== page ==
Tag Archives: slang

Raunch Review: Dragon Age

Raunch Review: Dragon Age

Raunch Reviews is a series about profanity. Not real profanity, but speculative swearing. Authors often try to incorporate original, innovative forms of profanity into our own fantastical works as a way to expand the worlds we build. Sometimes we’re successful. Often we’re not. In this series, I examine the faux-profanity from various works of sci-fi and fantasy, judge their effectiveness, and rate them on an unscientific and purely subjective scale. This is Raunch Reviews, welcome.


Raunch Review: Dragon Age
Raunch Review: Dragon Age
The Author: David Gaider & BioWare
Work in Question: The Dragon Age Series
The Profanity: “Andreste’s Flaming Knickers”

Oaths have a long and sordid history. Often they emerge as a response to blasphemy laws/rules handed down by church leaders or, in many cases, the state. They’re a bit of rebellion by the laity, and they come in many forms. During the middle ages (especially 14th and 15th centuries), swearing by a deity’s body parts, excrement, or secretions were in fashion. And, as often happens with profanity, we see the minced variants show up later.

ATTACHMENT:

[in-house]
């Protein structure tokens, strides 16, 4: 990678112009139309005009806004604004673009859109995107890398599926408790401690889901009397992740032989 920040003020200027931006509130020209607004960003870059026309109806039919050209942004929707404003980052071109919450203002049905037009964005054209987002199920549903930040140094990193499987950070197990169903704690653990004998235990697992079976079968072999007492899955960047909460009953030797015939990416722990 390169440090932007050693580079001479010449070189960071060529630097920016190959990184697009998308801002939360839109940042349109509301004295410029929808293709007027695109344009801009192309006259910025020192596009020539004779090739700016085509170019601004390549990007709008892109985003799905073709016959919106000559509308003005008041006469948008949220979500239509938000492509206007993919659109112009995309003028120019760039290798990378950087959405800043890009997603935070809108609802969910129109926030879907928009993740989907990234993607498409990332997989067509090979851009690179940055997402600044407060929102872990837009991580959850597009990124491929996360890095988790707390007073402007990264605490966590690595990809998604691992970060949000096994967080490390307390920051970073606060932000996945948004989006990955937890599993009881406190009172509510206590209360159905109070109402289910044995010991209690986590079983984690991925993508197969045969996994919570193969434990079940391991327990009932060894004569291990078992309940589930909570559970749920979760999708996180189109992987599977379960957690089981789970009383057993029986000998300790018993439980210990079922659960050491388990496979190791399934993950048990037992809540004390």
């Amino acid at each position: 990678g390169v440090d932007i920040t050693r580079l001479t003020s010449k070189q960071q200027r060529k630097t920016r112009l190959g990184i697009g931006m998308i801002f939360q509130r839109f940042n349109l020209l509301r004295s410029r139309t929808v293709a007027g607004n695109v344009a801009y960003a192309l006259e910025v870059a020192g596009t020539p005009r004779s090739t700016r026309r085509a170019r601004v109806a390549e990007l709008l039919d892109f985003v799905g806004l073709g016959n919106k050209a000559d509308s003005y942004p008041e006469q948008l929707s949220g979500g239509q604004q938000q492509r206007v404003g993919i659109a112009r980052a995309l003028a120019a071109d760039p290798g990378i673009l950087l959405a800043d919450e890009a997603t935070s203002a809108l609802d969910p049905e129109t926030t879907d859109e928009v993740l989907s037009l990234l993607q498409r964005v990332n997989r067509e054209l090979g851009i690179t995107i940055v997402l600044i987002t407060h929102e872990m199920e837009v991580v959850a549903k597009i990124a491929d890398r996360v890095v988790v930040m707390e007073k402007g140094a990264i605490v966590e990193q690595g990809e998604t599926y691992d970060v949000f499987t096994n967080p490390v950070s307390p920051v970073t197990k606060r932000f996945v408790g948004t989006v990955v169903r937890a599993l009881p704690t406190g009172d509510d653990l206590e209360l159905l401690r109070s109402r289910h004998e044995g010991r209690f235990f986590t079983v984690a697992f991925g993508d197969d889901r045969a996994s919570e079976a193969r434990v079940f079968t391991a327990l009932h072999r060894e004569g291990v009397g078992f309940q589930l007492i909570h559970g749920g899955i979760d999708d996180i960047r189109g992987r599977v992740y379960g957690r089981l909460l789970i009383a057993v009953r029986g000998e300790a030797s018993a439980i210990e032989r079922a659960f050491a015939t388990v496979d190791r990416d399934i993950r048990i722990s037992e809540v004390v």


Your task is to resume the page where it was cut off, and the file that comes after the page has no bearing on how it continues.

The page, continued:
So, while it might sound silly, there’s a bit of “historical” accuracy at play here. Much of the faux-profanity in Dragon Age fits within a 15th-century theme. Andreste, in this case, is a prophet who has risen to deity status. Some consider her the bride of The Maker—the lone deity of Thedas—and according to the lore, she was burned alive by the Imperial Archon.